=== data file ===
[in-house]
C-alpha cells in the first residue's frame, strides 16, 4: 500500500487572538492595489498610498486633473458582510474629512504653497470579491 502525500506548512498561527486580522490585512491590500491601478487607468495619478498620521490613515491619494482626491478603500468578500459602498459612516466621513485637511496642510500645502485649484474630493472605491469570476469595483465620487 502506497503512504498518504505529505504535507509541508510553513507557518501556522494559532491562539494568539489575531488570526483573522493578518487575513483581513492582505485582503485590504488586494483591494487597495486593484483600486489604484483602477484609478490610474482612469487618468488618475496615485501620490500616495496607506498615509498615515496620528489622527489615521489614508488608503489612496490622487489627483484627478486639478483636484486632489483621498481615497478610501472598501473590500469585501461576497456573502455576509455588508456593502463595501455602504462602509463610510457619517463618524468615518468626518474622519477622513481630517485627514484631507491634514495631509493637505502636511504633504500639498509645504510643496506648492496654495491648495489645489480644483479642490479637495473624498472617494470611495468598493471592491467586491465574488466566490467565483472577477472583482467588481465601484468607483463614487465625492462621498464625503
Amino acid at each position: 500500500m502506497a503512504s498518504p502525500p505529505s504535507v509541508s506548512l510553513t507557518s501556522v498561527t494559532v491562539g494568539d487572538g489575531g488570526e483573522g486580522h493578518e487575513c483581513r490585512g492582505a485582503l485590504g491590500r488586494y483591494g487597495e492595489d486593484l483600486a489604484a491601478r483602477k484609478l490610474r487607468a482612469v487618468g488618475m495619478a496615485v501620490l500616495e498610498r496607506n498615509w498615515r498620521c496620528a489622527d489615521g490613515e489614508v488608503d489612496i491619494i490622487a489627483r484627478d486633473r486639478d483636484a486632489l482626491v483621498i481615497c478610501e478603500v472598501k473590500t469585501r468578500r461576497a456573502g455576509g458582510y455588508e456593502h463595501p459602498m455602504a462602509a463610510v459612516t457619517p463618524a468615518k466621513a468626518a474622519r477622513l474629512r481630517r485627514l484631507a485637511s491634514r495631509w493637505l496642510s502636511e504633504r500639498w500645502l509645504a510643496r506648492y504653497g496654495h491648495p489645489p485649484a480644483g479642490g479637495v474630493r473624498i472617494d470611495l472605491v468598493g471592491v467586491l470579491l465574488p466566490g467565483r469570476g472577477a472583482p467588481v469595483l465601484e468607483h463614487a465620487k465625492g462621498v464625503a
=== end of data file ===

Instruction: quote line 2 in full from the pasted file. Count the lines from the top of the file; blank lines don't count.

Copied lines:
C-alpha cells in the first residue's frame, strides 16, 4: 500500500487572538492595489498610498486633473458582510474629512504653497470579491 502525500506548512498561527486580522490585512491590500491601478487607468495619478498620521490613515491619494482626491478603500468578500459602498459612516466621513485637511496642510500645502485649484474630493472605491469570476469595483465620487 502506497503512504498518504505529505504535507509541508510553513507557518501556522494559532491562539494568539489575531488570526483573522493578518487575513483581513492582505485582503485590504488586494483591494487597495486593484483600486489604484483602477484609478490610474482612469487618468488618475496615485501620490500616495496607506498615509498615515496620528489622527489615521489614508488608503489612496490622487489627483484627478486639478483636484486632489483621498481615497478610501472598501473590500469585501461576497456573502455576509455588508456593502463595501455602504462602509463610510457619517463618524468615518468626518474622519477622513481630517485627514484631507491634514495631509493637505502636511504633504500639498509645504510643496506648492496654495491648495489645489480644483479642490479637495473624498472617494470611495468598493471592491467586491465574488466566490467565483472577477472583482467588481465601484468607483463614487465625492462621498464625503